For banks using the retail IRB approach, the risk weight attached to mortgages depends on the lender's historical loss experience, subject to downturn assumptions, which drives the internal risk model. This can give rise to risk weights on mortgages well below 35%.
13. How are lenders using any capital released as a result of the move to Basel II?
The Basel Committee did not intend Basel II to reduce the total capital held in the banking system as a whole. Moreover, it has introduced floors to ensure that individual lenders' capital requirements cannot fall too quickly from Basel I levels in the early years.
It should also be remembered that lenders hold capital for a variety of reasons, not just to satisfy the regulatory minimum. There are strategic reasons for holding additional capital, to finance acquisitions for example. Moreover, the higher a lender's capital ratios, the safer it will appear to investors, allowing it to raise funds more cheaply. For building societies, the interest in reducing actual capital levels is likely to be particularly muted, as they need capital to support future balance sheet growth and, for this reason alone, many have no real interest in reducing capital.
14. Will this make a difference to any institution's (or group of institutions') apparent financial strength – eg, returns on capital measurements?
With the introduction of Basel II, the return on regulatory capital changed simply because the calculation of regulatory capital had changed. But this is not a measure that analysts and investors pay particular attention to. Investors are usually more interested in the return on the actual capital held by the lender and this would only change if the lender decided to change the size of its capital base in response to a change in the minimum requirement.
Where a lender sees a reduction in regulatory capital and does not reduce actual capital in response, its capital ratios will be further above the regulatory minimum. This may make the lender appear safer, but nothing real has changed.
15. Are capital requirements the same across the world? If not, how do they differ?
Basel II covers all OECD countries (the advanced economies). Within this group the largest anomaly is in the US, where only the largest banks will be required to adopt the accord, it being optional for others. In the EU, Basel II has been introduced via the Capital Requirements Directive (CRD). Although the CRD creates a common detailed framework for implementation, it does allow for 'national discretions' in a number of areas, giving national regulators some limited flexibility in how they implement Basel II. One example of a national discretion is the LTV limit within which residential mortgages qualify for the preferential risk weighting of 35%. In the UK, the Financial Services Authority (FSA) has set this LTV limit at 80%.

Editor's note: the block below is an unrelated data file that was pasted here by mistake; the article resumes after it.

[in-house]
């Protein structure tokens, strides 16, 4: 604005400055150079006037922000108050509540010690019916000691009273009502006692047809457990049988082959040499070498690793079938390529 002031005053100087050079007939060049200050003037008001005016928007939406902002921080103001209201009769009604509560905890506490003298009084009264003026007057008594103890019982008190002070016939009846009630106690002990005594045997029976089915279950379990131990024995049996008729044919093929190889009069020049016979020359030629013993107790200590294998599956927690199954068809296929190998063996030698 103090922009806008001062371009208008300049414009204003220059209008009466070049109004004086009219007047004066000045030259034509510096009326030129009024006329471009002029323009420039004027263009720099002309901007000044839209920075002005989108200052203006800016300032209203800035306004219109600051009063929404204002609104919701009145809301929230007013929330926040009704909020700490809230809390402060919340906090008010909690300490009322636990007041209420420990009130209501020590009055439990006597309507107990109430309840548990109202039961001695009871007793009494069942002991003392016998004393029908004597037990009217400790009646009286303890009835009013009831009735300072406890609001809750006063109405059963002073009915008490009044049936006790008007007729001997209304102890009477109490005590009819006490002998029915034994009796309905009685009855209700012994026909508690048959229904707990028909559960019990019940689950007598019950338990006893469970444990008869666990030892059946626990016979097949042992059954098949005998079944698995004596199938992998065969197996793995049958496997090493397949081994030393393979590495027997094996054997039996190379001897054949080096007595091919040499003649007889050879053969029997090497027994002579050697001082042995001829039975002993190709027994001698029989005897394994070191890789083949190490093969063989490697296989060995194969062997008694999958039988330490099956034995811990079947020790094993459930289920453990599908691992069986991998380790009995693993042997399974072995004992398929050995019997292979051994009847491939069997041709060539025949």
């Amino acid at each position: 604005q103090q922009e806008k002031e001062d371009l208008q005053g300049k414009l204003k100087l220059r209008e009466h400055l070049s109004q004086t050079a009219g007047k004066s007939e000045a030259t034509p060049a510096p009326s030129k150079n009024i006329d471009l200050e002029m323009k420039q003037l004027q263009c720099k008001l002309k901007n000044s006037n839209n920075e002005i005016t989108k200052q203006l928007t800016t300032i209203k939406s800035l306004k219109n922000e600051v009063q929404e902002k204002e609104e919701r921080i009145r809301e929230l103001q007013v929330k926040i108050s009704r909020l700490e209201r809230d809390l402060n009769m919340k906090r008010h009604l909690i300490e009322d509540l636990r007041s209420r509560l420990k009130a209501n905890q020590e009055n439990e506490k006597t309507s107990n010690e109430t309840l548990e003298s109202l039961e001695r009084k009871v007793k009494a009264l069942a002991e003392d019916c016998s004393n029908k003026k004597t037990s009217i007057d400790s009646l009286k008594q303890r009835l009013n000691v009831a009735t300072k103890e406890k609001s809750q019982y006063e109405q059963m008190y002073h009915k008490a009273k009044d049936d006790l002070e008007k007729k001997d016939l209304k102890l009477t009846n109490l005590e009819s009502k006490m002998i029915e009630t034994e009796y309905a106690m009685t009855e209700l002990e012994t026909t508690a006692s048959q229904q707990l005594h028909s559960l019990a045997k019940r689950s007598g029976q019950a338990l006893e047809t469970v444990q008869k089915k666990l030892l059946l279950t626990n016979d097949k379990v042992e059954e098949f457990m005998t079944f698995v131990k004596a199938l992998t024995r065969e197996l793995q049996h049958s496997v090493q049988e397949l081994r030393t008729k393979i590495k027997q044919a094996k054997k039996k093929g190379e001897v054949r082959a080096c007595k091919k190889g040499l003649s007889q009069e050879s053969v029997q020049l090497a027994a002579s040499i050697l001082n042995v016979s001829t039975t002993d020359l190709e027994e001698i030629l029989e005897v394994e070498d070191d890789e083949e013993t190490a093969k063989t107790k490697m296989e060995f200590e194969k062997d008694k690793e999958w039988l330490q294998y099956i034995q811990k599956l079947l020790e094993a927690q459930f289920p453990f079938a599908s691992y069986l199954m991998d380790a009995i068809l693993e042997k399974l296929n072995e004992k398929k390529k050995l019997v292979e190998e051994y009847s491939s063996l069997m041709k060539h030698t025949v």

16. There is an EU directive, but does the implementation of Basel II require UK legislation or just FSA rules?
The Financial Services and Markets Act 2000 gave the FSA the power to implement directives through the use of FSA 'rules'. It is under such rules that the FSA implemented the CRD.
17. What happens if an institution breaches the Basel II requirements?
National regulators monitor and maintain a dialogue with lenders to ensure that problems are identified and addressed as early as possible. If it looked as though a lender was in danger of breaching its capital requirements, an action plan would be required as to how the lender intended to prevent this from happening.
18. Why are there 3 different possible approaches?
The choice of 3 approaches to calculating risk assets under Pillar 1 is designed to accommodate the different levels of sophistication in lenders' risk measurement and management. In this way, Basel II recognises that a small lender with a relatively simple business cannot be expected to manage risk in the same way as a large and complex financial institution.
19. Does Basel II have any practical implications for consumers? If so, what are they?
For lenders, Basel II is an internal management exercise that does not directly affect customers. However, there has been a good deal of talk about Basel II leading to greater risk-based pricing in loan markets, as it increases the difference in capital required between risky and safer lending categories. This could lead to riskier types of debt, such as consumer finance, costing more relative to safer categories such as low LTV mortgages then they do now. However, many lenders already use risk-based pricing, especially for higher risk lending such as sub-prime mortgages and consumer loans, and the impact of Basel II on consumers is hard to discern.
20. Will Basel II increase the likelihood of risk-based pricing in the mainstream mortgage market?
It is thought by some commentators that a lower capital requirement for mortgage loans could lead to lower mortgages rates. However, it should be remembered that non-deposit taking institutions have never been covered by the Basel Accords. Moreover, many of the largest lenders already use risk-based pricing. All this suggests that the impact on pricing in the mortgage market may not be as large as some predict.
21. How much does Basel II matter – is it just a technical exercise, or is it genuinely making a difference to the way that financial institutions run themselves?
The transition to Basel II was a major exercise with some larger lenders spending between £50-100m on implementation. Probably its greatest effect will be on raising the standard of risk management across the lending industry and increasing the understanding of senior management in issues related to risk.
22. What impact has the financial crisis had on Basel II?
The recent global financial crisis has revealed weaknesses in the whole approach to risk management that has been developed through the Basel II process. Risks have come from sources that Basel II did not adequately anticipate such as a collapse in market liquidity as investor confidence disappeared and deep losses in the market value of securities held by banks.
Assumptions about the liquidity of financial instruments such as mortgage backed securities (MBS) that were based on past performance have proven to be unfounded as has the reliability of credit ratings on many of these MBS.
The financial crisis has also shown that at times of severe stress the inter linkages amongst banks and between banks and other financial institutions have the potential to create a domino effect whereby seemingly safe lenders can be put at risk by exposures to counterparties that turned out to be less safe than thought.
As a result of the above, policymakers are proposing and implementing changes to Basel II. These changes are being considered by both the Basel Committee and at an EU level, where the CRD, which implements Basel II, is being updated through a range of changes embodied in legislative revisions known as CRD2, 3 and 4.